Is Tylenol an NSAID?

Can Tylenol Be Taken With an NSAID?

Hand desperately reaching for pills.
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Tylenol (acetaminophen), NSAIDs (nonsteroidal anti-inflammatory drugs), and aspirin are over-the-counter pain relievers. Easy enough and readily available, right? But, that's also where it starts to get confusing. Is Tylenol an NSAID? Is aspirin an NSAID? Can Tylenol be taken with an NSAID?

Is Tylenol an NSAID? 

Tylenol is an analgesic medication. NSAIDs reduce inflammation. Tylenol is not classified as an NSAID.

Tylenol is indicated for mild to moderate pain and fever. Tylenol is primarily used for headache, muscle aches, arthritis, backache, toothache, cold, and fever. The exact mechanism of how Tylenol (acetaminophen) works has not been fully spelled out but we know it lacks the anti-inflammatory component which NSAIDs do have. Aspirin, on the other hand, is classified as an NSAID because it reduces pain, fever, and inflammation.

Because Tylenol is not an NSAID, the warnings that are associated with NSAIDs do not apply to Tylenol. For example, the heart risks and gastrointestinal warnings linked to NSAIDs do not apply to Tylenol. That is not to say that Tylenol has no risks, however. Acetaminophen or Tylenol is associated with risk of liver damage, especially with high dose or prolonged use. The safe upper limit of Tylenol is considered 3,250 milligrams per day, but that is approximate and may be too high for some people.

Drinking alcohol with Tylenol is ill-advised as that hikes the risk of liver damage.  

Can Tylenol Be Taken With an NSAID?

Can Tylenol and an NSAID be taken together? The short answer is yes—you can take an NSAID and acetaminophen together. That said, caution must still be used. NSAIDs can damage the kidneys and cause gastrointestinal bleeding if taken at high doses or for a long period of time.

Acetaminophen is metabolized in the liver. Prolonged use or excessive use of acetaminophen can result in liver failure. While the drugs are not without risks, they are considered safe and effective when taken according to directions and as prescribed by your doctor.

When Is the Combination a Bad Idea?

If you have renal (kidney) or hepatic (liver) disease, you should ask your doctor about taking acetaminophen and an NSAID together. Also, it's typically best practice to take the lowest dose of a drug that garners the desired therapeutic effect. By taking the lowest dose, you reduce the risk of unwanted side effects.

Of more concern than taking an NSAID and acetaminophen together is taking two different NSAIDs together which is not recommended. One NSAID at a time is appropriate use of the drug. If you are switching to a different NSAID, the one you had been taking must be stopped. With regard to acetaminophen, the cumulative dose is the major concern. Many people don't realize that acetaminophen can be an ingredient in over-the-counter cold and sinus remedies, as well as an ingredient in some narcotic medications. You must be aware of how much acetaminophen you are consuming in a day, with all products added together.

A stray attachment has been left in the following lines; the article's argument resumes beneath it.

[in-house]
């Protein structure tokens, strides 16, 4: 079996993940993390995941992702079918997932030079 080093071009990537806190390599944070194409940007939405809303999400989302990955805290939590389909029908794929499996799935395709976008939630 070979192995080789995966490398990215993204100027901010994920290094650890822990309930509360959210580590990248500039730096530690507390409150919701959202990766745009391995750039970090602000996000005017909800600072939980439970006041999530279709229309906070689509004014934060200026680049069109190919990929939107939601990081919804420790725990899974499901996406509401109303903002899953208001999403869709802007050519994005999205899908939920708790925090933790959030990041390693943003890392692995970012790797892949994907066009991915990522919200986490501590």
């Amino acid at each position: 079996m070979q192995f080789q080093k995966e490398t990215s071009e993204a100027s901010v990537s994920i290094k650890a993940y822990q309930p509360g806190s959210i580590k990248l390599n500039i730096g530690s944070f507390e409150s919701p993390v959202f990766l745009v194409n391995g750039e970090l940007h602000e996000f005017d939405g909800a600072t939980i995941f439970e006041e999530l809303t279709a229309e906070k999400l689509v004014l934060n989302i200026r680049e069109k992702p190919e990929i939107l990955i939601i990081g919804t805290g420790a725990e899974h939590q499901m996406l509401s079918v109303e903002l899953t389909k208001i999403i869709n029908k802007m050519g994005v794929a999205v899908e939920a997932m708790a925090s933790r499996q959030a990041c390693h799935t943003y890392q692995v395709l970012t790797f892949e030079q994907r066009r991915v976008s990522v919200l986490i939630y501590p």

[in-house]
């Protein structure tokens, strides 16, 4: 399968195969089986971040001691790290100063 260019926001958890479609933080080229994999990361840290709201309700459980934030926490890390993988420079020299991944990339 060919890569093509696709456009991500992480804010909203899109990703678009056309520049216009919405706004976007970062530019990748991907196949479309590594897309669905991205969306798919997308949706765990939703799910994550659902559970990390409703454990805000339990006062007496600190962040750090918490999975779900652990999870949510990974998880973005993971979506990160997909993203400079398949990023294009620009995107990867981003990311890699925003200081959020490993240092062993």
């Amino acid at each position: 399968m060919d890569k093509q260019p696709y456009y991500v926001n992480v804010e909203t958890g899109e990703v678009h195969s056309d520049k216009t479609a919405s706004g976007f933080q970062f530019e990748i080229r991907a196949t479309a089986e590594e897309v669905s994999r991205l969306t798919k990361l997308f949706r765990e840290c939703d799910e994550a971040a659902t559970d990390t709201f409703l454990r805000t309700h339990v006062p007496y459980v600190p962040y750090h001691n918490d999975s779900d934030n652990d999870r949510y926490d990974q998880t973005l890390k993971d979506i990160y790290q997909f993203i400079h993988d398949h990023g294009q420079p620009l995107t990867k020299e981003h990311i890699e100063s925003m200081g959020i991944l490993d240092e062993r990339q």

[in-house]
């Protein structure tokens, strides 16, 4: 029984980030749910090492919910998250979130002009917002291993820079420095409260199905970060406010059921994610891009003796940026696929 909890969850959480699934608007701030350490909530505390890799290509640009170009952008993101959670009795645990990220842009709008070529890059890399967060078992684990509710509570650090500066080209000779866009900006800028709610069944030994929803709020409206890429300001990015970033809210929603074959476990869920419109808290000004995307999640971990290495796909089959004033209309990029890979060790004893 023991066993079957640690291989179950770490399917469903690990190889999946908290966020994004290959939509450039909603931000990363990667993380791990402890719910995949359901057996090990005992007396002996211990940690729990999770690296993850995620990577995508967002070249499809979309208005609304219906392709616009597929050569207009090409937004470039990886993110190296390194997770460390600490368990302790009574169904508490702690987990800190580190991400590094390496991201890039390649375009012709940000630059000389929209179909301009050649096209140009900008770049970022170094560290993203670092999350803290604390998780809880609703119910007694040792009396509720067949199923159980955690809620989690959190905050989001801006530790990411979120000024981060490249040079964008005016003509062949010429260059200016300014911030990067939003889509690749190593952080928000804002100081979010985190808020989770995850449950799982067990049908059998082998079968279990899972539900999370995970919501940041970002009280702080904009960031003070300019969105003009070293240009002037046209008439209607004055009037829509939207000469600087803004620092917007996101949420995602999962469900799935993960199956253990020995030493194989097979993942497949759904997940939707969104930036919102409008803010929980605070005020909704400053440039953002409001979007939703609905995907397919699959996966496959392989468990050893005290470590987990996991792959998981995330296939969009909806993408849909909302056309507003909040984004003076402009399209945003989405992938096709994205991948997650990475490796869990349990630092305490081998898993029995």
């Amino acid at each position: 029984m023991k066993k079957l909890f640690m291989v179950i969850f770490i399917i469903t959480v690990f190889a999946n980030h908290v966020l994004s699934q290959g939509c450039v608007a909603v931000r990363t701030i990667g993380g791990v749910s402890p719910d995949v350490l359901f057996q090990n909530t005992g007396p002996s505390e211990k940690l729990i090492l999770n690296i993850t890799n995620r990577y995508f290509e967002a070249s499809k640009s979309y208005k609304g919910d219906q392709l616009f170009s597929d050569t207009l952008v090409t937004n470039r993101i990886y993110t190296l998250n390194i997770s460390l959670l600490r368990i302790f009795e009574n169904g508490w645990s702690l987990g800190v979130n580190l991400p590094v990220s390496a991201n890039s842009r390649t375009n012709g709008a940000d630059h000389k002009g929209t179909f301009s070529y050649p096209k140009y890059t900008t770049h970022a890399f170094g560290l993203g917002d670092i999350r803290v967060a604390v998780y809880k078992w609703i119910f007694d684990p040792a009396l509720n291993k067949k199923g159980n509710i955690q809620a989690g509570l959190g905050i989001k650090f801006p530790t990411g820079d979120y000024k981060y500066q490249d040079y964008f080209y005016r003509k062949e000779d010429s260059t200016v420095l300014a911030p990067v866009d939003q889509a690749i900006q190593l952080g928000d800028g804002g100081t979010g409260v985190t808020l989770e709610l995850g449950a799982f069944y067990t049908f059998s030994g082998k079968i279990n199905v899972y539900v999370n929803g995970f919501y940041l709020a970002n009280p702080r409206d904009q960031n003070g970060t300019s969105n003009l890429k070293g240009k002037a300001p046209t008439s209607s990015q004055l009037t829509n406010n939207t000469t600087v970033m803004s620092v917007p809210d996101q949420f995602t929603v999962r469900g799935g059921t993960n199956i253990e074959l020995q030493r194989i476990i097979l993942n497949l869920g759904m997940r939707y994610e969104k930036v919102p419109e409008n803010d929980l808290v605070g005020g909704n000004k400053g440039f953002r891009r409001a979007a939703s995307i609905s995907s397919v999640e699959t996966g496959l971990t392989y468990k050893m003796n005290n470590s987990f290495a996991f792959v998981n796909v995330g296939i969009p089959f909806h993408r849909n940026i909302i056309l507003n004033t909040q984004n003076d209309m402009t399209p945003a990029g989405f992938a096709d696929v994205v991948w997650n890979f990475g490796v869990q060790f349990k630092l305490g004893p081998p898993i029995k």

More About NSAIDs and Acetaminophen

All About Acetaminophen
Safe use of Tylenol (acetaminophen) decreases the risk of undesirable side effects. Safety warnings about Tylenol should be respected.

NSAIDs - 10 Things You Need to Know
NSAIDs have been used to treat arthritis for more than 30 years. NSAIDs have anti-inflammatory, analgesic (painkilling), and antipyretic (fever-reducing) properties.

What Is Extra Strength Tylenol?
Extra strength Tylenol is a popular over-the-counter medication used to relieve pain, including arthritis pain. How is extra strength Tylenol different from regular strength Tylenol or Tylenol Arthritis Pain?

What Is Tylenol Arthritis Pain?
Tylenol Arthritis Pain is a popular over-the-counter medication used to, as its name suggests, relieve arthritis pain. How is Tylenol Arthritis Pain different from regular strength Tylenol or extra strength Tylenol?

A Word From Verywell

With the initial onset of arthritis symptoms, it is typical for people to try to find relief at their local drugstore. Self-treatment is common early on, and as long as you don't push off going to the doctor for too long, it is appropriate. You will find Tylenol and its generic acetaminophen on drugstore shelves, as well as non-prescription strength NSAIDS (e.g., Aleve and Advil), and aspirin.

Be aware that even non-prescription pain relievers can cause adverse effects. You must follow directions and be mindful of warnings. Yes, even with over-the-counter pain relievers and that includes Tylenol and NSAIDs. 

Source:

11 Things You Should Know bout Common Pain Relievers. Harvard Health Publications. Updated October 9, 2015.

Buescher JJ et al. Do acetaminophen and an NSAID combined relieve osteoarthritis pain better than either alone? Journal of Family Practice. June 2004.

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